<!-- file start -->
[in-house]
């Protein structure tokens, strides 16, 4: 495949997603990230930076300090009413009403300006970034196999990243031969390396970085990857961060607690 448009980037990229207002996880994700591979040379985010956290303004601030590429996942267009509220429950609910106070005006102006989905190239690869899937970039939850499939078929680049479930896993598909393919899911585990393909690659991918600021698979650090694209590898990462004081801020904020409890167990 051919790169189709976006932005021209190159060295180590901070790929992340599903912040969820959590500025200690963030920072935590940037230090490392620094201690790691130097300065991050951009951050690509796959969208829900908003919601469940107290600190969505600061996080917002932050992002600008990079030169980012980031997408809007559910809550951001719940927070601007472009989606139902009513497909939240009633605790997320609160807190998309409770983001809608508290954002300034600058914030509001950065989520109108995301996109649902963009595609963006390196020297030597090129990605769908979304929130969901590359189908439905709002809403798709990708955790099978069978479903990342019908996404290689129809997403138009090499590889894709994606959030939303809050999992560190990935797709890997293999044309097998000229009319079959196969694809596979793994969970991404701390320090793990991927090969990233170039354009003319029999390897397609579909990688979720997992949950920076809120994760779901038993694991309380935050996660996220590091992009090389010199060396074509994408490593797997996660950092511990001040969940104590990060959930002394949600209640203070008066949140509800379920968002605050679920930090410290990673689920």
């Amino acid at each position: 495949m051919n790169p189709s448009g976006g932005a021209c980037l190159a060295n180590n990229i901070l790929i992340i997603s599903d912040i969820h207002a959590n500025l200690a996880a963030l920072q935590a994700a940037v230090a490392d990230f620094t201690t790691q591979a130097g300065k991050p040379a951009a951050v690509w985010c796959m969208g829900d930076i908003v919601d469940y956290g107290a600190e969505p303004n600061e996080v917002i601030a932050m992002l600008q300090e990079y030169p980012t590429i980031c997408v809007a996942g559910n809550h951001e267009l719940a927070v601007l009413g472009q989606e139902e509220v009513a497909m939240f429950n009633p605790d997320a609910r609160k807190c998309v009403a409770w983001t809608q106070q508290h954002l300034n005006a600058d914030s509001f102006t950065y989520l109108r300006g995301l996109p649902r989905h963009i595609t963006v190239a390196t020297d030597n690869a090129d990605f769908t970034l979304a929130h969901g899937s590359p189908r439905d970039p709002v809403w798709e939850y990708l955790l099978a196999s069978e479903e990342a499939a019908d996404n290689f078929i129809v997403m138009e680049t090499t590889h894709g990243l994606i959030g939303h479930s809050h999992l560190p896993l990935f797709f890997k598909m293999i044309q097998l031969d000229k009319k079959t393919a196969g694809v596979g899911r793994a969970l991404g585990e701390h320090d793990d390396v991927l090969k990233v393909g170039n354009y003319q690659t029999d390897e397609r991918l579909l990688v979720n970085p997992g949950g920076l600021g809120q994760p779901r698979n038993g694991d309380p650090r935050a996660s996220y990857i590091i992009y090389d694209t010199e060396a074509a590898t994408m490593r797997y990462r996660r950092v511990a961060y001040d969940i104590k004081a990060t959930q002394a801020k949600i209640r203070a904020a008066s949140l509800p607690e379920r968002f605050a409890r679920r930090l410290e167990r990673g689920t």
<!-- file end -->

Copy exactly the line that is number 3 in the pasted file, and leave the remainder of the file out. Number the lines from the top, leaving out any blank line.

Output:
């Amino acid at each position: 495949m051919n790169p189709s448009g976006g932005a021209c980037l190159a060295n180590n990229i901070l790929i992340i997603s599903d912040i969820h207002a959590n500025l200690a996880a963030l920072q935590a994700a940037v230090a490392d990230f620094t201690t790691q591979a130097g300065k991050p040379a951009a951050v690509w985010c796959m969208g829900d930076i908003v919601d469940y956290g107290a600190e969505p303004n600061e996080v917002i601030a932050m992002l600008q300090e990079y030169p980012t590429i980031c997408v809007a996942g559910n809550h951001e267009l719940a927070v601007l009413g472009q989606e139902e509220v009513a497909m939240f429950n009633p605790d997320a609910r609160k807190c998309v009403a409770w983001t809608q106070q508290h954002l300034n005006a600058d914030s509001f102006t950065y989520l109108r300006g995301l996109p649902r989905h963009i595609t963006v190239a390196t020297d030597n690869a090129d990605f769908t970034l979304a929130h969901g899937s590359p189908r439905d970039p709002v809403w798709e939850y990708l955790l099978a196999s069978e479903e990342a499939a019908d996404n290689f078929i129809v997403m138009e680049t090499t590889h894709g990243l994606i959030g939303h479930s809050h999992l560190p896993l990935f797709f890997k598909m293999i044309q097998l031969d000229k009319k079959t393919a196969g694809v596979g899911r793994a969970l991404g585990e701390h320090d793990d390396v991927l090969k990233v393909g170039n354009y003319q690659t029999d390897e397609r991918l579909l990688v979720n970085p997992g949950g920076l600021g809120q994760p779901r698979n038993g694991d309380p650090r935050a996660s996220y990857i590091i992009y090389d694209t010199e060396a074509a590898t994408m490593r797997y990462r996660r950092v511990a961060y001040d969940i104590k004081a990060t959930q002394a801020k949600i209640r203070a904020a008066s949140l509800p607690e379920r968002f605050a409890r679920r930090l410290e167990r990673g689920t």